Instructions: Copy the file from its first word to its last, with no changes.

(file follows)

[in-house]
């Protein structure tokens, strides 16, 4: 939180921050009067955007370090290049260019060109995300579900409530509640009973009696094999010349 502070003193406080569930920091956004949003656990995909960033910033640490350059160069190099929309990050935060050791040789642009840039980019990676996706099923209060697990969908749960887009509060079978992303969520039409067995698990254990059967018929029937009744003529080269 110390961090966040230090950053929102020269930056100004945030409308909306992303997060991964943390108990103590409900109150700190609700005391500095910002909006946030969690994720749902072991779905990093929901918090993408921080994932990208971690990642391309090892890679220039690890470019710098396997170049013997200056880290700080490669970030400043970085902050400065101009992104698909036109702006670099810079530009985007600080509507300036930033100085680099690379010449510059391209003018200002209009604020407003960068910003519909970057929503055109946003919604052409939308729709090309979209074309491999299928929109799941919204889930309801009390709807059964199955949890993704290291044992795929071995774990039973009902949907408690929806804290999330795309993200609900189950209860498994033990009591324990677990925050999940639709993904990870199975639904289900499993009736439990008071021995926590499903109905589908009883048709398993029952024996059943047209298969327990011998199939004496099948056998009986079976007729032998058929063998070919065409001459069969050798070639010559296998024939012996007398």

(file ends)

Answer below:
[in-house]
């Protein structure tokens, strides 16, 4: 939180921050009067955007370090290049260019060109995300579900409530509640009973009696094999010349 502070003193406080569930920091956004949003656990995909960033910033640490350059160069190099929309990050935060050791040789642009840039980019990676996706099923209060697990969908749960887009509060079978992303969520039409067995698990254990059967018929029937009744003529080269 110390961090966040230090950053929102020269930056100004945030409308909306992303997060991964943390108990103590409900109150700190609700005391500095910002909006946030969690994720749902072991779905990093929901918090993408921080994932990208971690990642391309090892890679220039690890470019710098396997170049013997200056880290700080490669970030400043970085902050400065101009992104698909036109702006670099810079530009985007600080509507300036930033100085680099690379010449510059391209003018200002209009604020407003960068910003519909970057929503055109946003919604052409939308729709090309979209074309491999299928929109799941919204889930309801009390709807059964199955949890993704290291044992795929071995774990039973009902949907408690929806804290999330795309993200609900189950209860498994033990009591324990677990925050999940639709993904990870199975639904289900499993009736439990008071021995926590499903109905589908009883048709398993029952024996059943047209298969327990011998199939004496099948056998009986079976007729032998058929063998070919065409001459069969050798070639010559296998024939012996007398």